Joe Biden holds intensive talks with Democrats on saving his agenda

WASHINGTON – President Joe Biden held intensive talks with competing factions of his Democratic party on Tuesday (Oct 19) in an attempt to save his agenda in Congress before time runs out.

After weeks of stalemate between the leftist and more conservative wings of the party over the cost and scope of his plans to expand the social safety net, Biden is ramping up the pace.

“Today, he is spending virtually, literally every minute of his day meeting with members of Congress and I think that’s a reflection of how urgent he feels,” White House press secretary Jen Psaki told reporters.

“Our effort is on continuing to make progress,” she said.

“We’re getting close to the final stages here. We’re working to getting agreement.”

Senate Majority Leader Chuck Schumer sounded an optimistic note after a lunch meeting with fellow Democrats, saying there was “universal agreement” on reaching a deal and it should be “this week.”

“The pace has picked up, the desire to get it done is strong,” he told reporters.

Biden met with two key Democratic senators – Joe Manchin and Kyrsten Sinema – whose opposition to the US$3.5 trillion (S$4.7 trillion) price tag on his social spending Bill amounts to a veto, given that Democrats need unanimity to get anything through the evenly split Senate.

He was also meeting with groups of left-leaning and moderate Democratic lawmakers in two separate meetings. On Wednesday, he will give a speech to promote his plans in Scranton, the blue collar Pennsylvania city where he spent part of his childhood.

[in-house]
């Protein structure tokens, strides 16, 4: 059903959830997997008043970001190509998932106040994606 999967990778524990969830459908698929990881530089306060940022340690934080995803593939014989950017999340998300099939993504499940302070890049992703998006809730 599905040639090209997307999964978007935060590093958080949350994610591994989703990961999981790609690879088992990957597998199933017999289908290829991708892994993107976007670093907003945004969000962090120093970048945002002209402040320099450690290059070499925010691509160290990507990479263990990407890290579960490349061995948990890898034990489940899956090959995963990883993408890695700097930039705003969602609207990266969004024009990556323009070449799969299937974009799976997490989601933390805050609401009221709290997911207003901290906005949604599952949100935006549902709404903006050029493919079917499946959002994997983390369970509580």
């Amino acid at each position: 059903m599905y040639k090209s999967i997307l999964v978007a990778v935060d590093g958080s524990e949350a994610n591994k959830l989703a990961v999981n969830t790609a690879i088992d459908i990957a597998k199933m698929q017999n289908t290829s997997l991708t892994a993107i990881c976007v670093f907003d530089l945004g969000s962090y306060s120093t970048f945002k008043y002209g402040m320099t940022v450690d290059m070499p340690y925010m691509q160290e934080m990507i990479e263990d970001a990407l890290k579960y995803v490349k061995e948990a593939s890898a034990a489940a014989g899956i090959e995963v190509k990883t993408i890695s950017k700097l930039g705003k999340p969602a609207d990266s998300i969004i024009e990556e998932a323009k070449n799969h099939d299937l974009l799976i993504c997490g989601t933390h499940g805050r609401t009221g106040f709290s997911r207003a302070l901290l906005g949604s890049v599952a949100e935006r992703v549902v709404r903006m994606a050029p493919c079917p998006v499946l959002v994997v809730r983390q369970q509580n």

Manchin has said he will only agree to US$1.5 trillion for the social spending Bill, which Biden says would address fundamental inequalities through expansion of free education and child care.

Worried about the fate of that Bill, a powerful leftist faction in the House of Representatives has responded by blocking passage of a separate US$1.2 trillion Bill for improving US infrastructure that most Democrats and also a significant number of Republicans want to see passed.

While the two sides are publicly still at loggerheads, threatening to leave the bulk of Biden’s domestic agenda in ruins, Psaki was optimistic.

“Our goal is to make progress and based on the morning and our expectation of the afternoon meetings, we expect they will do exactly that,” she said.

“We’ve had months to consider, debate, litigate,” she said.

“It will come time soon to move forward and deliver for the American people.”

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